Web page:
How to Plan a Conflict Mediation Meeting: Advice for Managers

Male and female employee staring intensely at a tablet

If tensions are beginning to mount, let cooler heads prevail with the help of effective conflict mediation. We’ll show you what to do below…

Whether it’s with your boss or your colleagues, workplace conflict is a more common occurrence than we might like to admit. And rather than hoping disagreements blow over, or worse, become even more heated, knowing how to defuse situations with proper conflict mediation is an important workplace skill.

With a bit of emotional intelligence, proper planning and a tactful approach, we’ll run through how to mediate a conflict between two employees in a way that benefits everyone who’s involved.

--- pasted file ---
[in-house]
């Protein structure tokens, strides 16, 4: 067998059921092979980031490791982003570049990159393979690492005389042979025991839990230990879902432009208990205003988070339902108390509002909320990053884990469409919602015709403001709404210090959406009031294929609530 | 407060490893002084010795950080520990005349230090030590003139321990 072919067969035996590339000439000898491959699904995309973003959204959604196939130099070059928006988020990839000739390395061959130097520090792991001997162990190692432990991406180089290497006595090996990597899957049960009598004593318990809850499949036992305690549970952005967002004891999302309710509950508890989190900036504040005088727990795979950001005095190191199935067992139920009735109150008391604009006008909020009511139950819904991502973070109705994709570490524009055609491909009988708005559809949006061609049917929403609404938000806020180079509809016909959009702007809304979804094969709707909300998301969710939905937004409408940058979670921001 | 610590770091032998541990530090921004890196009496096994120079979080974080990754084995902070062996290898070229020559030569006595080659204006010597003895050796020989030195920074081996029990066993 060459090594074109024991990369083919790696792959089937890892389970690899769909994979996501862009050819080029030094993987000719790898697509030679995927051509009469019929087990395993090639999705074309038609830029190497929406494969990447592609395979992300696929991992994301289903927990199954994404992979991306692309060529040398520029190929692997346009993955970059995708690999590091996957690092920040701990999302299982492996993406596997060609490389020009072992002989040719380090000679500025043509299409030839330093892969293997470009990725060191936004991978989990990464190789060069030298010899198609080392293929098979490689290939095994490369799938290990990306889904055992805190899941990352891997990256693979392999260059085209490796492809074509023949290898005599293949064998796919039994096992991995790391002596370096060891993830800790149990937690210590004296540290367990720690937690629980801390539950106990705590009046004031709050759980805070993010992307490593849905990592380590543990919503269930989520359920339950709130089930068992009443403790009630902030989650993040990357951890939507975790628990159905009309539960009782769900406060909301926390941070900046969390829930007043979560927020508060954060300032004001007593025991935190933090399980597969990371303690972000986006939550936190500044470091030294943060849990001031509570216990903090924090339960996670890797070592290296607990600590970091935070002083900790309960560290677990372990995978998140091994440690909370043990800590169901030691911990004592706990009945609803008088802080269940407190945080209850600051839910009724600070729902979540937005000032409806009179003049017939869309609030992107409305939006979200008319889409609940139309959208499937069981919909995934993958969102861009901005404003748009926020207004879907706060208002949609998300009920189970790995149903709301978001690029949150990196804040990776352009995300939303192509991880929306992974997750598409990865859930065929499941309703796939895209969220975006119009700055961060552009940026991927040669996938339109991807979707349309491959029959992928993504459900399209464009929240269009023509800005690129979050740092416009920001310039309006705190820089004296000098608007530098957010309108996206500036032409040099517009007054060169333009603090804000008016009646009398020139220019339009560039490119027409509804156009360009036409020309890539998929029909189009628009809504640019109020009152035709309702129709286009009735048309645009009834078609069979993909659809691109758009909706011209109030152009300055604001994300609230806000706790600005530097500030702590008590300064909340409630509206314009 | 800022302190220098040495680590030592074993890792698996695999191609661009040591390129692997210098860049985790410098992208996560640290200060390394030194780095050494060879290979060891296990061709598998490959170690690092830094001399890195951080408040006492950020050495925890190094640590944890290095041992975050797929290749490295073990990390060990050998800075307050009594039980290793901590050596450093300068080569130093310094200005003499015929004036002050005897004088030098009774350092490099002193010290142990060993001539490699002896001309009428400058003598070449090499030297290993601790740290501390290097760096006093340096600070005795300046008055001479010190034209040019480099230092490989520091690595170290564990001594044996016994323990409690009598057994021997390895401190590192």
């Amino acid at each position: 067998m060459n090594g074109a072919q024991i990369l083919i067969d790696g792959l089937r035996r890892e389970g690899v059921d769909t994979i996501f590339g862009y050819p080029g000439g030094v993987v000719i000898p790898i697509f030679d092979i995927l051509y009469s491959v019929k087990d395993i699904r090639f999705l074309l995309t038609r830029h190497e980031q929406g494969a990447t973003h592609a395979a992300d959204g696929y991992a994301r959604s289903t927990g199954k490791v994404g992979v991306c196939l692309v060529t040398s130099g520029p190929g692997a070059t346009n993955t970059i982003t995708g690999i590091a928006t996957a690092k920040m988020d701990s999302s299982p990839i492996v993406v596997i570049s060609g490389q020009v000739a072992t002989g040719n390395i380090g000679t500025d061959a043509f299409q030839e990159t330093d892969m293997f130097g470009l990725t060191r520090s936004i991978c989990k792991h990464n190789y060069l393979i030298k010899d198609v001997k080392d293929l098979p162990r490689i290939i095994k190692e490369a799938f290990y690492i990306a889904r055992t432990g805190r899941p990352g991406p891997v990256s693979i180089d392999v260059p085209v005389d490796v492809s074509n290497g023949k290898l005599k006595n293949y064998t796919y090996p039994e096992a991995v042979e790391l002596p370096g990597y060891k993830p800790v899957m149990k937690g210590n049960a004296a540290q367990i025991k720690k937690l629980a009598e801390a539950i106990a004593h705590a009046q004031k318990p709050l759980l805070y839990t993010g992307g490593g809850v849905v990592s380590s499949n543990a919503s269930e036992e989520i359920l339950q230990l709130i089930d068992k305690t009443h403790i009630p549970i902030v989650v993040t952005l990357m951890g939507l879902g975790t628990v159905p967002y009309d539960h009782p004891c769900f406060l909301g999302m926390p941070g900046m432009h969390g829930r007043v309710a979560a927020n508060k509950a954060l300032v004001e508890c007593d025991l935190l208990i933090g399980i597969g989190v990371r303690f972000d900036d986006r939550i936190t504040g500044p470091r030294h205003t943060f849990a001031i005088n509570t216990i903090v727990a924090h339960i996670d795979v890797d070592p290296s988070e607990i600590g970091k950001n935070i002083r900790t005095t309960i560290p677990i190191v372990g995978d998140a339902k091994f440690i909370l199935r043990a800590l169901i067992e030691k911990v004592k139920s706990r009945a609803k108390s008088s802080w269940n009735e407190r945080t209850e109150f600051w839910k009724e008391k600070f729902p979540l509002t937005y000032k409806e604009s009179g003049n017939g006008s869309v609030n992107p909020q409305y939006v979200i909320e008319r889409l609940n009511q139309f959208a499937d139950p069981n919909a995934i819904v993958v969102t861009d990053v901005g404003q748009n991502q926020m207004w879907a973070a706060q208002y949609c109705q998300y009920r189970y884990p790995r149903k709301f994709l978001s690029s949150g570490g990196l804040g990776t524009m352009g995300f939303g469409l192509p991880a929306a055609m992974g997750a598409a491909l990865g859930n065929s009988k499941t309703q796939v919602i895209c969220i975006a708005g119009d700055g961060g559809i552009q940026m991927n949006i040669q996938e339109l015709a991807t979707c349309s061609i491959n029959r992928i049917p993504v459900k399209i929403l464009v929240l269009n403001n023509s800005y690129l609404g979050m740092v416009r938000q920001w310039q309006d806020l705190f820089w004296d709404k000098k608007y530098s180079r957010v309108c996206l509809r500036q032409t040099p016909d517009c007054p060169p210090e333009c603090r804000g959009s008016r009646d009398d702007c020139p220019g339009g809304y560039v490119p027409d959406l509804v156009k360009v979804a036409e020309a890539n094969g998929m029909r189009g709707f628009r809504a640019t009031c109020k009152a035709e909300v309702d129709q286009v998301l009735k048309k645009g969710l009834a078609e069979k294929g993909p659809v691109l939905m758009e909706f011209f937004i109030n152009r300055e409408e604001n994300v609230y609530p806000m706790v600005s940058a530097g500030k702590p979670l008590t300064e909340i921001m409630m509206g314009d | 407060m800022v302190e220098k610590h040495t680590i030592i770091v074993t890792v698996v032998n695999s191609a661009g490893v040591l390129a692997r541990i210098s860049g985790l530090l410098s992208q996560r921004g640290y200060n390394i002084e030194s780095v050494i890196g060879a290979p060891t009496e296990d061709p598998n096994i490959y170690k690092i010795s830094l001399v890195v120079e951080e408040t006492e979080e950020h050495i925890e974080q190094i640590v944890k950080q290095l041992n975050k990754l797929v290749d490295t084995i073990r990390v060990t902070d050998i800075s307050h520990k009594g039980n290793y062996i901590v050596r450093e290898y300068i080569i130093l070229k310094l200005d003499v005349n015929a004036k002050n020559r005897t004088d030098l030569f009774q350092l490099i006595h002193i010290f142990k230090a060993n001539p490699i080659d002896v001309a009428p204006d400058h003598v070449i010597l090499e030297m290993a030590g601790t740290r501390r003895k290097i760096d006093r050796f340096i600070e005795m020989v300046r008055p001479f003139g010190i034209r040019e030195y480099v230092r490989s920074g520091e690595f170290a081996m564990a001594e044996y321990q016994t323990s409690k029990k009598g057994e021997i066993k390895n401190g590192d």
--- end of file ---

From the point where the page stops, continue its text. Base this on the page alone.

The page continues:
What is conflict mediation?

Conflict mediation is a way of managing conflict with an impartial third party in order to help team members resolve disagreements in the workplace. This is done to ensure things don’t escalate and become more strained, result in formal disciplinary actions or lead to tribunal claims.

For this reason, some companies train their staff in the skills needed for conflict mediation, although it’s just as common for organisations to bring in external mediators – especially if the issue is a particularly complex one.

How can mediation help resolve conflict?

Often quicker and less expensive than litigation and other formal processes, conflict mediation can help resolve conflict for the following reasons…

  • Through increased compliance

Since conflict mediation tends to be informal, those involved don’t tend to go into things with their guard up quite so much. As such, they’re more likely to engage in the proceedings, take responsibility for their role in the conflict and hold themselves accountable for coming up with solutions to the problems. The mediator guides them towards these outcomes.

  • Fostering a healthier workplace